Wasena Mural

Wasena Park Mural Installed

Roanoke, VA – The City of Roanoke dedicated the latest addition to its public art collection today, Sept. 19, in the Wasena Neighborhood: A mural co-sponsored by the Roanoke Arts Commission and the Wasena Neighborhood Forum.

A Request for Proposals was issued in February 2014 for artists to submit examples of their past work and concepts for a mural that would reflect the spirit of the Wasena Neighborhood. Eleven artists responded to the RFP. A selection panel of citizens which included Wasena Neighborhood representatives, two local artists and Arts Commission members chose artist Jared Bader of Philadelphia Pa. to create the mural.

Bader, a freelance artist and muralist, holds a BFA from the Tyler School of Art at Temple University and an MFA from the Memphis College of art. He has worked in conjunction with the Mural Arts Program in Philadelphia and numerous community organizations, corporations and schools to create public murals throughout the city and across Pennsylvania and New Jersey. Highlights include working with the entire Milton Hershey School student population to create a mural detailing the 100-year history of the school and an 85-foot conceptual mural about Abraham Lincoln for the Mural Arts Program and the Lincoln Financial Group.

Bader also has created murals for private, corporate and university clients, working with such organizations as the Pennsylvania Horticultural Society, the Lincoln Highway Heritage Corridor, Temple University and Franklin and Marshall College. While creating murals he also works as a freelance fine artist and graphic designer. He chose the title Beautiful View for the mural as it is the translation of the word “Wasena” in Native American.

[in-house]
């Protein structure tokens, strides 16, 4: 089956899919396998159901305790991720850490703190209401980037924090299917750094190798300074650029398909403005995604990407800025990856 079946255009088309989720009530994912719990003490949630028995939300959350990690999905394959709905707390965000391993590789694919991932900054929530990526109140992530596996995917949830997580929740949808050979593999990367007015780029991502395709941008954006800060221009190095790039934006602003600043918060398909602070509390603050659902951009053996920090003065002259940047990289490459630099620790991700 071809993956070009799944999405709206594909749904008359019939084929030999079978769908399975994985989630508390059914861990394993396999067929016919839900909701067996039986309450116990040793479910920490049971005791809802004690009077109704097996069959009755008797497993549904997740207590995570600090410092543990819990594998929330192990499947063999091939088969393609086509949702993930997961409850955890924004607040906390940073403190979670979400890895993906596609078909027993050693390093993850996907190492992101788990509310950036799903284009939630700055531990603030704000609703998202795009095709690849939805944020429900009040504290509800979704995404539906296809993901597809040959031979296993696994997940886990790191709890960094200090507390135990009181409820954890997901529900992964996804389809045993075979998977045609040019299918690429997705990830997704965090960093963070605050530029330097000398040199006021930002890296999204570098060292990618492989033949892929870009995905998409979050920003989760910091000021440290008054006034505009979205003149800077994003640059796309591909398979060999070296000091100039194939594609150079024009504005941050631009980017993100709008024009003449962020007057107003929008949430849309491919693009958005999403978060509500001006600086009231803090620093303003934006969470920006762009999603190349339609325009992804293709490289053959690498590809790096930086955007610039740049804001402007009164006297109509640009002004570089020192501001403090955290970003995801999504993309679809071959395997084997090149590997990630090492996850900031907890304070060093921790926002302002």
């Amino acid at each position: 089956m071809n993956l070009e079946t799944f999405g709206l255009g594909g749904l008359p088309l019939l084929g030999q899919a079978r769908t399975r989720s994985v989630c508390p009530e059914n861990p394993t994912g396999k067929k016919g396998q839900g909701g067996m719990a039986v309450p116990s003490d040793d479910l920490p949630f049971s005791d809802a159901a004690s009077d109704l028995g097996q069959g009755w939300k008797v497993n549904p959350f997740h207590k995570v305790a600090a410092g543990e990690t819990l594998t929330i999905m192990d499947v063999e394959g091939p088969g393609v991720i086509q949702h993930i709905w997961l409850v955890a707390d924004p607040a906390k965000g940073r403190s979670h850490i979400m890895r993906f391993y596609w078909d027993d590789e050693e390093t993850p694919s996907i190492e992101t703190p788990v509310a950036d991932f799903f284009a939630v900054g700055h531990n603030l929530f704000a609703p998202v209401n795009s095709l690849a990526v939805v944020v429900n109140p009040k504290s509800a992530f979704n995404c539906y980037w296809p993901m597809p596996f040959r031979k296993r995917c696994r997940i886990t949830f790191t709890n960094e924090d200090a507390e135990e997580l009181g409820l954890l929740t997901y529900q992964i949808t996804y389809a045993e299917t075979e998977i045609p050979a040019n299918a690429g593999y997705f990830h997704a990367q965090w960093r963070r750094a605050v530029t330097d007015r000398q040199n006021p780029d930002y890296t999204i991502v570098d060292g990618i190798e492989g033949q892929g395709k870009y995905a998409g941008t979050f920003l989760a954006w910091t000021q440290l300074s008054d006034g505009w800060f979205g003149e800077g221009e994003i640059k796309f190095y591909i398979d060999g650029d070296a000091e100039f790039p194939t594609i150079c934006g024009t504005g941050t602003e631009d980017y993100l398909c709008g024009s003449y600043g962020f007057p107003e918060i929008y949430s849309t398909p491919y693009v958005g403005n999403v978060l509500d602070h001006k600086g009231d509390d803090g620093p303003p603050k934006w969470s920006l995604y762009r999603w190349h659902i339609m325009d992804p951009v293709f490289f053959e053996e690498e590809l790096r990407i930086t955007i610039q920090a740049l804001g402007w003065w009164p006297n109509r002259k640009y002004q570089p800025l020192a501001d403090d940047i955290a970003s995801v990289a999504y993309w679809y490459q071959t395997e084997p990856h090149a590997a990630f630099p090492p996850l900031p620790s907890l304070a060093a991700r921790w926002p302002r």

“The themes for this mural are focused primarily around the Wasena Neighborhood, the Greenway and local flora and fauna,” says Bader. “To abstract, fragment and splinter these images I overlaid maps of the Wasena neighborhood, the Roanoke River and traditional architectural house plans typical of the neighborhood, including foursquare and craftsman houses. The result enabled me to fragment and alter color based on their position underneath the maps and architectural plans. In addition to the flora depicted in the line art/ sketches I was also intrigued by the fact that a missile and numerous trains used to be stationed underneath and nearby this bridge. I wasn’t interested in fully rendering these images but wanted to acknowledge this fact by sketching them into the mural composition.

James Settle, President of the Wasena Neighborhood Forum and a member of the selection panel states, “The passageway under the Wasena Bridge has been kind of dreary and dingy for as long as I can remember. Now you can see it from all the way down Winchester Avenue, as it pulls your eye through the space and beckons you to venture further. It's like an extension of the Greenway now. I especially like the artist's use of bright colors, natural representations, and icons from Roanoke's history, the rocket in particular."